San Diego Gas & Electric to tie microgrid into NRG solar facility

The California Energy Commission (CEC) recently awarded San Diego Gas & Electric (SDG&E) a nearly $5 million grant to expand the innovative Borrego Springs Microgrid.

The grant will allow the microgrid to use the nearby 26-MW Borrego Solar facility to power the entire community, making this one of the nation’s largest microgrids that can operate solely on renewable energy, said the utility on Feb. 17. In addition to bringing in more clean power, the funding will be used to increase the size of the microgrid to service all of Borrego Springs, further enhancing local reliability and reducing the duration of power outages.

“SDG&E is very proud to receive this award from the California Energy Commission,” said James P. Avery, SDG&E’s senior vice president for power supply. “This funding will create a true renewable energy Microgrid, one that not only bolsters local electric reliability, but does so by using the cleanest resources available.”

The Borrego Springs Microgrid uses advanced technologies – including local power generation, energy storage, and automated switching – to create a more resilient local grid. The microgrid is connected to the centralized energy grid, but can disconnect from the larger grid and function independently during emergencies, supplying electricity to the local community through its onsite resources. The microgrid has already kept electricity flowing to the community during several power outages, demonstrating its potential to benefit all customers. 

SDG&E will connect the microgrid to NRG Energy‘s 26-MW Borrego Solar facility, using this clean energy to power the entire town during the day. The challenge is that renewable energy is intermittent by nature and requires back-up resources when solar becomes unavailable, such as at night or when a cloud moves in front of the sun. The microgrid’s large batteries will account for this intermittency in supply and smoothly integrate renewable resources onto the local grid. The batteries also will store the solar power generated during the day for use at night. If the batteries exhaust all their power, the system would access traditional onsite generation.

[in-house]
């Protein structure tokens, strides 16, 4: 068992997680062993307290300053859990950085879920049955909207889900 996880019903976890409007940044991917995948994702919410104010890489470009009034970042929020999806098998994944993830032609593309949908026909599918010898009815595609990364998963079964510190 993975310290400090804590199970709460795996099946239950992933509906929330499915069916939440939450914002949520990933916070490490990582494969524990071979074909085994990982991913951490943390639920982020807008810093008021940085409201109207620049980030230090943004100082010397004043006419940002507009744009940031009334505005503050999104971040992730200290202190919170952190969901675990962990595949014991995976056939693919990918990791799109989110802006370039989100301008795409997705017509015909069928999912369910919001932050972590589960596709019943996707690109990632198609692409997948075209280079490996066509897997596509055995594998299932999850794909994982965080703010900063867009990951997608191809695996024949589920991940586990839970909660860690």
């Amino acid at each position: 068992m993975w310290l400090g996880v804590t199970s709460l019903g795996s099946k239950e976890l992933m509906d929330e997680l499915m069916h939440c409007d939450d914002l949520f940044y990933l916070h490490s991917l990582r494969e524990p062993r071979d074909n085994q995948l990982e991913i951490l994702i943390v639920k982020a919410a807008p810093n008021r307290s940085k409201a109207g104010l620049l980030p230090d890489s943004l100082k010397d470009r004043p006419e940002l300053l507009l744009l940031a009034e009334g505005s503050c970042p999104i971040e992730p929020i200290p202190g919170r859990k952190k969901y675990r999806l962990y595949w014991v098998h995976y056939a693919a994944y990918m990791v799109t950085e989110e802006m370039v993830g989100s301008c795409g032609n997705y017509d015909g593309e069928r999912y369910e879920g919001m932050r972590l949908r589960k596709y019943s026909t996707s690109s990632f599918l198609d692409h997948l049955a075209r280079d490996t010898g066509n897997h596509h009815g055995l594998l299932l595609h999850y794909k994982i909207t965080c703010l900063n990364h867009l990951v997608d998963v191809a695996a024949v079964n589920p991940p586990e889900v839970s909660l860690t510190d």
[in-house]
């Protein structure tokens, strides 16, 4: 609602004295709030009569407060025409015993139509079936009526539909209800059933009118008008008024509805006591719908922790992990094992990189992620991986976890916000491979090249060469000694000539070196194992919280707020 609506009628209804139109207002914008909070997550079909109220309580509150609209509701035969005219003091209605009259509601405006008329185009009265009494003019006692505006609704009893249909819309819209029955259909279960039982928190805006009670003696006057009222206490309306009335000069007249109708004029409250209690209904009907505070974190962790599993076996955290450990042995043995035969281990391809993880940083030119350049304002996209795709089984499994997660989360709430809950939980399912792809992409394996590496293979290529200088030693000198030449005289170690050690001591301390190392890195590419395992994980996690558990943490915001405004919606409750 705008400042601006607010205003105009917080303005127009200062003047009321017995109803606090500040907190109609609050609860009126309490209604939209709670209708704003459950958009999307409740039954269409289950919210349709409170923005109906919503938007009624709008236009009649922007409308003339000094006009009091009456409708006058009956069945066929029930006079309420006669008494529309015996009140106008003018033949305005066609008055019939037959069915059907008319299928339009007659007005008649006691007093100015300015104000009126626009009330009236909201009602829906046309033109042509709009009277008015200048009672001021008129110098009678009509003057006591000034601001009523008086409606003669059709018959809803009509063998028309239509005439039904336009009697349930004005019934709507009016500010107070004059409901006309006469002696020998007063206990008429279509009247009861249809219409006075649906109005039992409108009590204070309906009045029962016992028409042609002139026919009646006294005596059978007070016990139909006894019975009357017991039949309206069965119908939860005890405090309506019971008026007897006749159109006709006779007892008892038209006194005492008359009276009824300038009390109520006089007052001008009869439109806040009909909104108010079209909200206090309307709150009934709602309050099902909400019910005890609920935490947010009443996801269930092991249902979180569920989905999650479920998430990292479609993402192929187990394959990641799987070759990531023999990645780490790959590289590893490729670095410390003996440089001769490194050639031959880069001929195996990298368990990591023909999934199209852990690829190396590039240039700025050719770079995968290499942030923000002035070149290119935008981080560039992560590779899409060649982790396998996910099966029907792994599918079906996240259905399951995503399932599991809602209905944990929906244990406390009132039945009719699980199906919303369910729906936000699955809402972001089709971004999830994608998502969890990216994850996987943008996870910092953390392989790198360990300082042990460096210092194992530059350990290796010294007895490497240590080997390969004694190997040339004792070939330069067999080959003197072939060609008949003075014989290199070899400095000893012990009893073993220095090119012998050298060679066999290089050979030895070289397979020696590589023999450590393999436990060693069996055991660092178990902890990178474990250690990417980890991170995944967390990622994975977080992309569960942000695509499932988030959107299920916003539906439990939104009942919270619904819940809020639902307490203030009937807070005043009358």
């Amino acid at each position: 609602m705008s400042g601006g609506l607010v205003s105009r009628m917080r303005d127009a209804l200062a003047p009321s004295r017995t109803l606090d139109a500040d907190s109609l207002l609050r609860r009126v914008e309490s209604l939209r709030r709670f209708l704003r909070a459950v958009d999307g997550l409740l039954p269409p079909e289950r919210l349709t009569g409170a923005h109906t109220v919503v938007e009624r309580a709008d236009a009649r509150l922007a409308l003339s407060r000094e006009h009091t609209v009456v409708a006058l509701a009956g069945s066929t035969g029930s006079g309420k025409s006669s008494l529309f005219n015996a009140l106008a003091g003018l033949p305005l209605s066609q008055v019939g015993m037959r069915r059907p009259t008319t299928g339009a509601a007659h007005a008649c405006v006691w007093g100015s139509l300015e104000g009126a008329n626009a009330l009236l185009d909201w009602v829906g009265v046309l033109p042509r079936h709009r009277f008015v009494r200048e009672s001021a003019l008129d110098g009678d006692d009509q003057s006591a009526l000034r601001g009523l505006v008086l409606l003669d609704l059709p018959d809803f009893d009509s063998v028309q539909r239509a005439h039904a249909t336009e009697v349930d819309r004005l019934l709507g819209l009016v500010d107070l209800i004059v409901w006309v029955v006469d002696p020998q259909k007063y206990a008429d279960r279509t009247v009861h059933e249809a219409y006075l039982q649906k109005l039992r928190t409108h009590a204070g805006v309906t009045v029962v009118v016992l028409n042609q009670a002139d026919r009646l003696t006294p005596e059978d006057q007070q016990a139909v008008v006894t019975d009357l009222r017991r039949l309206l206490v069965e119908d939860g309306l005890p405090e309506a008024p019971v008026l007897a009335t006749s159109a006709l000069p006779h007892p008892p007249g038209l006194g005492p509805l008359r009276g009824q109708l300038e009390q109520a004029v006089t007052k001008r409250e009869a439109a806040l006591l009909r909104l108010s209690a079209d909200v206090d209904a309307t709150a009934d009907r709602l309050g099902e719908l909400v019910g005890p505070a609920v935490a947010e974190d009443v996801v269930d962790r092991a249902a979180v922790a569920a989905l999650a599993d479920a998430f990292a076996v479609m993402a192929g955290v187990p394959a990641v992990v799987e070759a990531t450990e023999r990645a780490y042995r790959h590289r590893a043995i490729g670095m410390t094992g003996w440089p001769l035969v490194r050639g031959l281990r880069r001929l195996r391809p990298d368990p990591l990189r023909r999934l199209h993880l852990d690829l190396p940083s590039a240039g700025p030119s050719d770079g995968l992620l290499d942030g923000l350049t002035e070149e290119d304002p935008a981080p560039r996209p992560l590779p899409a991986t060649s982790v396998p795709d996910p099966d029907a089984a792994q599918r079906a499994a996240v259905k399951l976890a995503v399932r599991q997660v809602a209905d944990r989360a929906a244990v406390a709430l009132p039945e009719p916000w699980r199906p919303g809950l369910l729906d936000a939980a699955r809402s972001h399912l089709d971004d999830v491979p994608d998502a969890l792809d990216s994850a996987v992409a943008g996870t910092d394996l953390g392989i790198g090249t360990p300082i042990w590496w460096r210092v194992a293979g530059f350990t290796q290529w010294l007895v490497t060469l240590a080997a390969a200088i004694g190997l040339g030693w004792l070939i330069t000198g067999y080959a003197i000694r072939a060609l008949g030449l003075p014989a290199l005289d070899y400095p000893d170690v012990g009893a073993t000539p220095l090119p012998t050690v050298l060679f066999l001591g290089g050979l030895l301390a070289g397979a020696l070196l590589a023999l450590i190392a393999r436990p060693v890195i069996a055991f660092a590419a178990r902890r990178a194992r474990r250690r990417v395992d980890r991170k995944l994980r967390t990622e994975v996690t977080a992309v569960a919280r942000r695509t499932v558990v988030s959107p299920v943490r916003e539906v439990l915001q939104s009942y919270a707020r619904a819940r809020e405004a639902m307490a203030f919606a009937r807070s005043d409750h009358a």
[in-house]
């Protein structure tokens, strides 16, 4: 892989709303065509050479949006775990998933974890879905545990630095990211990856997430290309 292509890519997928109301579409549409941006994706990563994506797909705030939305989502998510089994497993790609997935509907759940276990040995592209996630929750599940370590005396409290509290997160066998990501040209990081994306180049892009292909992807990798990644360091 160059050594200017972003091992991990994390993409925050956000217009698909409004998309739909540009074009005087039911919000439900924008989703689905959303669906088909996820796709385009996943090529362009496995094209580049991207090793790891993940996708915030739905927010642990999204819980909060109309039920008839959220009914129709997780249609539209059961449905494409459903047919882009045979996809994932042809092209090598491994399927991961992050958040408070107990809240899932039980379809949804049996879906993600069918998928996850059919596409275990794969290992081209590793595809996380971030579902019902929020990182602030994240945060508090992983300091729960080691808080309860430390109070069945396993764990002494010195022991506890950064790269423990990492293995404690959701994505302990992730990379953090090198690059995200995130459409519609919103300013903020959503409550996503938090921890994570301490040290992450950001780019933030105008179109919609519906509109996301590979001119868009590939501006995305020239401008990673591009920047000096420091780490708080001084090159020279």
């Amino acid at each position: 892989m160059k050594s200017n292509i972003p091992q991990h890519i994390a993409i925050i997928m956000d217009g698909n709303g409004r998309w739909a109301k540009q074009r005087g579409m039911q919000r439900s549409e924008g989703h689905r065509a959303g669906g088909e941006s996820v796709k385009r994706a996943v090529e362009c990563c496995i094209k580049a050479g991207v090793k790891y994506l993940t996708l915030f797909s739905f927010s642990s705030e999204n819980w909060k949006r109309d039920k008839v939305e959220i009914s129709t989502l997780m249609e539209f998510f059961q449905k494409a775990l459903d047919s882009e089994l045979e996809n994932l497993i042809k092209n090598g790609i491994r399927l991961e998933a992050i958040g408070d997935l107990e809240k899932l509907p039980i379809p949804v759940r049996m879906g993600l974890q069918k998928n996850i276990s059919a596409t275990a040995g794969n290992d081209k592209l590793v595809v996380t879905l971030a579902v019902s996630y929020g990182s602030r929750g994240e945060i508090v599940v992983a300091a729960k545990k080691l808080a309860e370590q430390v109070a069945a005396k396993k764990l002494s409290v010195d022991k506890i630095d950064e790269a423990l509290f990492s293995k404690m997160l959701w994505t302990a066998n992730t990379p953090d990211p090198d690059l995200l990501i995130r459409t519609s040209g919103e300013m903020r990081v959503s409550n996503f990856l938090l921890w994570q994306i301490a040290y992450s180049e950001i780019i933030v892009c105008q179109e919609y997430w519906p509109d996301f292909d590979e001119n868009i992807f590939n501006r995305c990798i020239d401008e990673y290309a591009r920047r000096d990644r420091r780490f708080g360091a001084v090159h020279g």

SDG&E will expand the size of the current microgrid from serving approximately 1,000 customers to incorporate all 2,800 metered customers who live in Borrego Springs. If a large outage were to impact the whole town, the microgrid can switch from running in parallel with the main grid, to “islanding” mode, when the microgrid runs on its onsite generation resources. The expansion of the microgrid is expected to be completed by mid-2016. With the ongoing success of this microgrid project, SDG&E said it is looking into the benefits of developing microgrids in other locations of the grid.

SDG&E is a regulated public utility that provides safe and reliable energy service to 3.4 million consumers through 1.4 million electric meters and 878,000 natural gas meters in San Diego and southern Orange counties. The utility’s area spans 4,100 square miles.

About Barry Cassell 20414 Articles
Barry Cassell is Chief Analyst for GenerationHub covering coal and emission controls issues, projects and policy. He has covered the coal and power generation industry for more than 24 years, beginning in November 2011 at GenerationHub and prior to that as editor of SNL Energy’s Coal Report. He was formerly with Coal Outlook for 15 years as the publication’s editor and contributing writer, and prior to that he was editor of Coal & Synfuels Technology and associate editor of The Energy Report. He has a bachelor’s degree from Central Michigan University.